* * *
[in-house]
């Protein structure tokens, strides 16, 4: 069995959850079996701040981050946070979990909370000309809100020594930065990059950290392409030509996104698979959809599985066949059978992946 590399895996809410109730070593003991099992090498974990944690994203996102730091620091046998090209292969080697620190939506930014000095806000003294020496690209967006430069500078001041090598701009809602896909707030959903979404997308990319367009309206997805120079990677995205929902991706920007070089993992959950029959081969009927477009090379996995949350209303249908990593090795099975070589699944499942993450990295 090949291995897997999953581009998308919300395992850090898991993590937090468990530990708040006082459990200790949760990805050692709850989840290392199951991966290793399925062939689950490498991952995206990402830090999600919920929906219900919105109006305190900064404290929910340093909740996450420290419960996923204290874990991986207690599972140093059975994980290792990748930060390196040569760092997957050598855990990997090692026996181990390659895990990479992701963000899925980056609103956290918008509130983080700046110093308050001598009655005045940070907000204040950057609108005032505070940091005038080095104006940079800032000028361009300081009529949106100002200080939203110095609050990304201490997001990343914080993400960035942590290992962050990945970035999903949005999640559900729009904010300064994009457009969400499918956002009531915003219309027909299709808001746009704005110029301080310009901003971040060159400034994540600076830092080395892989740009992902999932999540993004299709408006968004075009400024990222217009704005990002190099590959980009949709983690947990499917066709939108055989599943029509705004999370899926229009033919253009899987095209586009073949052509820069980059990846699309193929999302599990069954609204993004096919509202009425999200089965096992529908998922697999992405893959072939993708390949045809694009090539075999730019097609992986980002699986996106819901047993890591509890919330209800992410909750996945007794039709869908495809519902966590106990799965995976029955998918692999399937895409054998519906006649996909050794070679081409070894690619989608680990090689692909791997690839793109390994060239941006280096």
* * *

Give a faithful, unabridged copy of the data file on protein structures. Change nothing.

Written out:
[in-house]
């Protein structure tokens, strides 16, 4: 069995959850079996701040981050946070979990909370000309809100020594930065990059950290392409030509996104698979959809599985066949059978992946 590399895996809410109730070593003991099992090498974990944690994203996102730091620091046998090209292969080697620190939506930014000095806000003294020496690209967006430069500078001041090598701009809602896909707030959903979404997308990319367009309206997805120079990677995205929902991706920007070089993992959950029959081969009927477009090379996995949350209303249908990593090795099975070589699944499942993450990295 090949291995897997999953581009998308919300395992850090898991993590937090468990530990708040006082459990200790949760990805050692709850989840290392199951991966290793399925062939689950490498991952995206990402830090999600919920929906219900919105109006305190900064404290929910340093909740996450420290419960996923204290874990991986207690599972140093059975994980290792990748930060390196040569760092997957050598855990990997090692026996181990390659895990990479992701963000899925980056609103956290918008509130983080700046110093308050001598009655005045940070907000204040950057609108005032505070940091005038080095104006940079800032000028361009300081009529949106100002200080939203110095609050990304201490997001990343914080993400960035942590290992962050990945970035999903949005999640559900729009904010300064994009457009969400499918956002009531915003219309027909299709808001746009704005110029301080310009901003971040060159400034994540600076830092080395892989740009992902999932999540993004299709408006968004075009400024990222217009704005990002190099590959980009949709983690947990499917066709939108055989599943029509705004999370899926229009033919253009899987095209586009073949052509820069980059990846699309193929999302599990069954609204993004096919509202009425999200089965096992529908998922697999992405893959072939993708390949045809694009090539075999730019097609992986980002699986996106819901047993890591509890919330209800992410909750996945007794039709869908495809519902966590106990799965995976029955998918692999399937895409054998519906006649996909050794070679081409070894690619989608680990090689692909791997690839793109390994060239941006280096």